In an interview later, the sniper told of how difficult the shot was - despite being an extremely good shot, having had time to get into the best possible position and taking leisurely aim at a static target.
But then you get all these wankers who have probably never fired a pistol or a rifle in their lives (or if they have, they've only ever shot at well-lit static pieces of paper at a nice friendly range) warbling on about shooting limbs because, after all, any decent wild west hero riding at speed on a horse can shoot, with a Colt .45 "Peacemaker" at 20 yards, a rope snaking across the gallows frame and sever it, so a huge human arm or leg should be no problem, eh.
As to rightness and wrongness of this particular shooting (and others where an innocent is gunned down), that is a matter for the enquiry to determine if the actions of the police were the best possible considering the information and visible evidence THEY had at the time.
If the cops acted in the best possible way going by what they were informed or had observed at the time, then it's a regrettable accident - and far more "forgivable" than a so-called "accident" wherein some drunken moron ploughs into a carload of people and kills someone. If the cops did not act, according to the enquiry, in the most appropriate manner based on the info/evidence to hand, then they're for the "high jump" and should rightfully be disciplined for it.
It's all well and good having 20-20 hindsight and saying, "but he didn't have a bomb and we can see by looking at the CCTV footage that he obviously didn't have one" but the questions have to be: how much of the evidence/info available to you now was available AT THE TIME to the cops at the scene? How much information was transmitted to them, at what time and by whom? Did they act appropriately given the perceived level of threat and the evidence they were acting on?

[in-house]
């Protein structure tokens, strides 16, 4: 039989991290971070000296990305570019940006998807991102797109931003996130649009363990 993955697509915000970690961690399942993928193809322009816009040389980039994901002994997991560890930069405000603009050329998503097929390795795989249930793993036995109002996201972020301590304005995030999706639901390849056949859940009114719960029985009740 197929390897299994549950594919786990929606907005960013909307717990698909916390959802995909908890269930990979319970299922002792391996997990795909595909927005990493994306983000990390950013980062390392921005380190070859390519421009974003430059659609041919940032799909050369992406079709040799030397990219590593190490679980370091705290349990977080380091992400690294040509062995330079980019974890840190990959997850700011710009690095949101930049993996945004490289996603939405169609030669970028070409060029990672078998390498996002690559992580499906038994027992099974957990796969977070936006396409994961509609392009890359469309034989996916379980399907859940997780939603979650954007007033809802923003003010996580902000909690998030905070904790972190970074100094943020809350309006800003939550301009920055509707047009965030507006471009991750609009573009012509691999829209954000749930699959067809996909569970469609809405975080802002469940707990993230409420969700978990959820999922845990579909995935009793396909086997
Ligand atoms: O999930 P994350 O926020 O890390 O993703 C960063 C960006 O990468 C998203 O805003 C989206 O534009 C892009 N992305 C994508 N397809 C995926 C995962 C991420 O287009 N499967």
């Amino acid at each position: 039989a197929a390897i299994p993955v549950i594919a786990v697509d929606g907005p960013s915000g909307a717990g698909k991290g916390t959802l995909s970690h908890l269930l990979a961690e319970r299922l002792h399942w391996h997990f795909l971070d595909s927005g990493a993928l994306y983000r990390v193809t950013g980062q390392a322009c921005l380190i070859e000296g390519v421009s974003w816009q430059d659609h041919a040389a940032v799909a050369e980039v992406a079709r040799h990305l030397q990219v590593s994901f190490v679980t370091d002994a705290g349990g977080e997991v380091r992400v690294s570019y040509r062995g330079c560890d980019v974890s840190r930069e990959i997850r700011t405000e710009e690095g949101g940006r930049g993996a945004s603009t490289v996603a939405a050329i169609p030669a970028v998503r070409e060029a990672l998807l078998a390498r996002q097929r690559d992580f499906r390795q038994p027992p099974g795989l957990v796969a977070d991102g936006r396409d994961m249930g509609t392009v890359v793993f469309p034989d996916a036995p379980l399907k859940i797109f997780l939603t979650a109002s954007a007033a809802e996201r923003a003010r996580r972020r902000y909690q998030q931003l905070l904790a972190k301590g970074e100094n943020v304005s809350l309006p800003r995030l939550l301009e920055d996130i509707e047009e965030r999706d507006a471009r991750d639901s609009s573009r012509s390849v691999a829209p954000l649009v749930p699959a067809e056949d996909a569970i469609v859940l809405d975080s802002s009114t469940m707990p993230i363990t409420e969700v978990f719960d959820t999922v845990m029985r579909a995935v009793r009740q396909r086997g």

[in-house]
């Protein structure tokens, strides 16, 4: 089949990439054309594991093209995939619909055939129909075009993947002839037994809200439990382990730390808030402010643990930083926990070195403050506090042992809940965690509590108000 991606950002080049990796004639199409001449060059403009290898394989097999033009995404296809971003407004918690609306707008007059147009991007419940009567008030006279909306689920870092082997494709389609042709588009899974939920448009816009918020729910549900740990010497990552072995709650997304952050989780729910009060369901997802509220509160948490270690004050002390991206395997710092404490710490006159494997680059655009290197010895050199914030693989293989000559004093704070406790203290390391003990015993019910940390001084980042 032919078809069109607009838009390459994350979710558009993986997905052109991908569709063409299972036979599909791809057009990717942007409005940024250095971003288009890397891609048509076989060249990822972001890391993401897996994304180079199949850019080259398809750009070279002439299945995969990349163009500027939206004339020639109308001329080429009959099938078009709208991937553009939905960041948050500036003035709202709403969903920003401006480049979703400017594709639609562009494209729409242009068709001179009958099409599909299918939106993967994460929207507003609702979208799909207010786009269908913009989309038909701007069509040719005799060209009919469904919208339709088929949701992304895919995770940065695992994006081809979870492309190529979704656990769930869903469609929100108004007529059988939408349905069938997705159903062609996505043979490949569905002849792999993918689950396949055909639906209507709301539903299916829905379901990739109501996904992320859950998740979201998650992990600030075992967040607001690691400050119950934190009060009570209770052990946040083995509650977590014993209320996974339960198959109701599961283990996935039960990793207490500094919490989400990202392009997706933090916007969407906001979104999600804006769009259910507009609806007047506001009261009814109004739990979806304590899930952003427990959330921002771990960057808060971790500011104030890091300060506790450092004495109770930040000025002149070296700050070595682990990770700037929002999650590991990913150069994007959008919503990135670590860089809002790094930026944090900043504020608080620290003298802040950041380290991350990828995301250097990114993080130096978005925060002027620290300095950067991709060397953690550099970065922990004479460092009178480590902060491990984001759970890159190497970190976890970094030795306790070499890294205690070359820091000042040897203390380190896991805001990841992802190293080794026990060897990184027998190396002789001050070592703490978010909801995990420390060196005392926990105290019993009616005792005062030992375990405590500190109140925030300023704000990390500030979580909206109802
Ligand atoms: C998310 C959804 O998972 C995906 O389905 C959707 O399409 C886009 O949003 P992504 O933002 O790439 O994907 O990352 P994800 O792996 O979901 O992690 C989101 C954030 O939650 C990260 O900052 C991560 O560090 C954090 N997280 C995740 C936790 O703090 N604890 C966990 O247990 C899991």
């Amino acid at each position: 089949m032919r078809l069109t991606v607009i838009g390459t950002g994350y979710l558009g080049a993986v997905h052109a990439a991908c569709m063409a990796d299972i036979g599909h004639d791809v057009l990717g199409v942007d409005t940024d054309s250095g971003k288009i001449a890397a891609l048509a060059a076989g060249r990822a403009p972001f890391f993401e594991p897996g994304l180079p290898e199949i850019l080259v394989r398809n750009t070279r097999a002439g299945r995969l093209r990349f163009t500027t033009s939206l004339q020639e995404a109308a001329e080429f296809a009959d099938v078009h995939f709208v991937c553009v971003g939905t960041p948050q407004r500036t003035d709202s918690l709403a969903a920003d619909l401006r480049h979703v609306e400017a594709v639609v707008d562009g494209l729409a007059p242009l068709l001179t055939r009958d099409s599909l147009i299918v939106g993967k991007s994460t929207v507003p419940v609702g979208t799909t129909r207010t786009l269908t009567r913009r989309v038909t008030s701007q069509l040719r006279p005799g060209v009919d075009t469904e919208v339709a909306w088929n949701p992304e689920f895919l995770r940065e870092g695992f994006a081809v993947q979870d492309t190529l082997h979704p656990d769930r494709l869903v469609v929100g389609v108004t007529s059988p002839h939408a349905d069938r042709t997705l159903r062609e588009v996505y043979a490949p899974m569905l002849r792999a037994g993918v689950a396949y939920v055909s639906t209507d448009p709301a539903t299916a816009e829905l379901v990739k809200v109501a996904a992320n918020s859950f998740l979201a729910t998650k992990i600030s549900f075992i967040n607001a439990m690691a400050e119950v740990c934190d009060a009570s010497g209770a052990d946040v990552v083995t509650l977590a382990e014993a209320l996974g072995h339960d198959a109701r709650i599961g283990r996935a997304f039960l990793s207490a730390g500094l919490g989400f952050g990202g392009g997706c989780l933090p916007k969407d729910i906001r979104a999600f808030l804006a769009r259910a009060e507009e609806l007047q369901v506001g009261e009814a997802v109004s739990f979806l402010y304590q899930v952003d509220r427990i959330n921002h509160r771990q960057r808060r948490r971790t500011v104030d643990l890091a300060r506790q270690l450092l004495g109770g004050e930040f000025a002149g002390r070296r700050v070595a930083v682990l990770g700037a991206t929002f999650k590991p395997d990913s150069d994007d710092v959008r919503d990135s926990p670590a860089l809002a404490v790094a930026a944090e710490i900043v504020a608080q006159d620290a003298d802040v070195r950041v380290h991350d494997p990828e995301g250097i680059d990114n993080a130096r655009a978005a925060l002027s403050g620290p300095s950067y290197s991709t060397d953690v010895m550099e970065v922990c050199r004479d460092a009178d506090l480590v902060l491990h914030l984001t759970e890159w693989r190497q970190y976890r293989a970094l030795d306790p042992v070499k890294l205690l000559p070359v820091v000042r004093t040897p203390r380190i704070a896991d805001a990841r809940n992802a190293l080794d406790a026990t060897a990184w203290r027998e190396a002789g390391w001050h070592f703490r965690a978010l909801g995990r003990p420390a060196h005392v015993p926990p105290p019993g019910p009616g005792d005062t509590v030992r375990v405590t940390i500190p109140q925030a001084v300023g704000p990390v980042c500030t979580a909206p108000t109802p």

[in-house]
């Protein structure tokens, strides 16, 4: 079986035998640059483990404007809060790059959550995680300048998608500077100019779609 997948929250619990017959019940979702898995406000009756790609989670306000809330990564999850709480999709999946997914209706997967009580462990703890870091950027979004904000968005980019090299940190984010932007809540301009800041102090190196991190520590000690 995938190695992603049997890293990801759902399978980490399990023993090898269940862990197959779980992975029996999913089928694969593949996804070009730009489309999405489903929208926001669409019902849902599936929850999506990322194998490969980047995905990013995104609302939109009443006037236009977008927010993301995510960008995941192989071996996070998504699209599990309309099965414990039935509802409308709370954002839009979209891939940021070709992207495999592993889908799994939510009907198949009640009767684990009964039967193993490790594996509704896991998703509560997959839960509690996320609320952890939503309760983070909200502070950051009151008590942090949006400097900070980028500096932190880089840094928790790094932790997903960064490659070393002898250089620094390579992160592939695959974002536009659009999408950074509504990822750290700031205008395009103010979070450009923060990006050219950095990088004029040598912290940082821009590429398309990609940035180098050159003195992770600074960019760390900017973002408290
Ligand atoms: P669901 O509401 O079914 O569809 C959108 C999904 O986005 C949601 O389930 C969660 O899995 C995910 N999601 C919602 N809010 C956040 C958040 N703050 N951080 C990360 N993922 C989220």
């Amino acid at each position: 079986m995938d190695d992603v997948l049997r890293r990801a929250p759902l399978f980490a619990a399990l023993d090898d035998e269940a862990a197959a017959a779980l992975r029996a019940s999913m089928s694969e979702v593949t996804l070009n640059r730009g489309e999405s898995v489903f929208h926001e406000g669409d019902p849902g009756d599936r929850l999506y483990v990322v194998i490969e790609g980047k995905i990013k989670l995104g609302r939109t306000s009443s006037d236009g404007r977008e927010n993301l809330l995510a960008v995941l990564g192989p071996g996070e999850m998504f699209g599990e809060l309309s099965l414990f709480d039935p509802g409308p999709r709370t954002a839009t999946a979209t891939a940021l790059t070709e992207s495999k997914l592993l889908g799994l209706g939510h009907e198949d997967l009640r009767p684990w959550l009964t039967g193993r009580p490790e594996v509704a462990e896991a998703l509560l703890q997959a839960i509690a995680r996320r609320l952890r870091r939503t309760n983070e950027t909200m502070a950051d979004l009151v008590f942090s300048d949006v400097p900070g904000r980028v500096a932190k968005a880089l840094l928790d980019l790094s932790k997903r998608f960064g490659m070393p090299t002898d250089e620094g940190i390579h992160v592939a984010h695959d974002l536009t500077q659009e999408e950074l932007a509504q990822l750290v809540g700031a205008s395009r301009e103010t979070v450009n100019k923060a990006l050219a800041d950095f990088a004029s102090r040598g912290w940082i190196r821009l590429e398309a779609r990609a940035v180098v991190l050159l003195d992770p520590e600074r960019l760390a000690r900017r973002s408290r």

People are fallible, even cops. Evidence can be misinterpreted, important stuff can be missed in an emergent situation where every second counts, new data can be incorrectly interpreted based on assumptions arising from previous inaccurate or incomplete data. Innocents can be wounded or lose their lives.
What is the solution? Sit back and say "I won't do anything because he could be completely innocent...whoops fuck, he just blew up a group of school kids."
Those who don't have to make rapid on-the-fly life-or-death decisions in the defense of themselves or others have no right to judge those who do. You're not cops, you weren't there, you weren't privy to the information they had at the time and you weren't in a situation where you had to make a snap decision about a matter where the lives of numerous civilians might be at stake - so STFU.
No. I'm not a cop, and I would not presume to tell one how to do his/her job - nor would I take kindly to a cop telling me how to do mine. We each have our own areas of training and make our own decisions - good or bad in hindsight - based on what we have to hand at the time. And if we don't do it well, we suffer the consequences.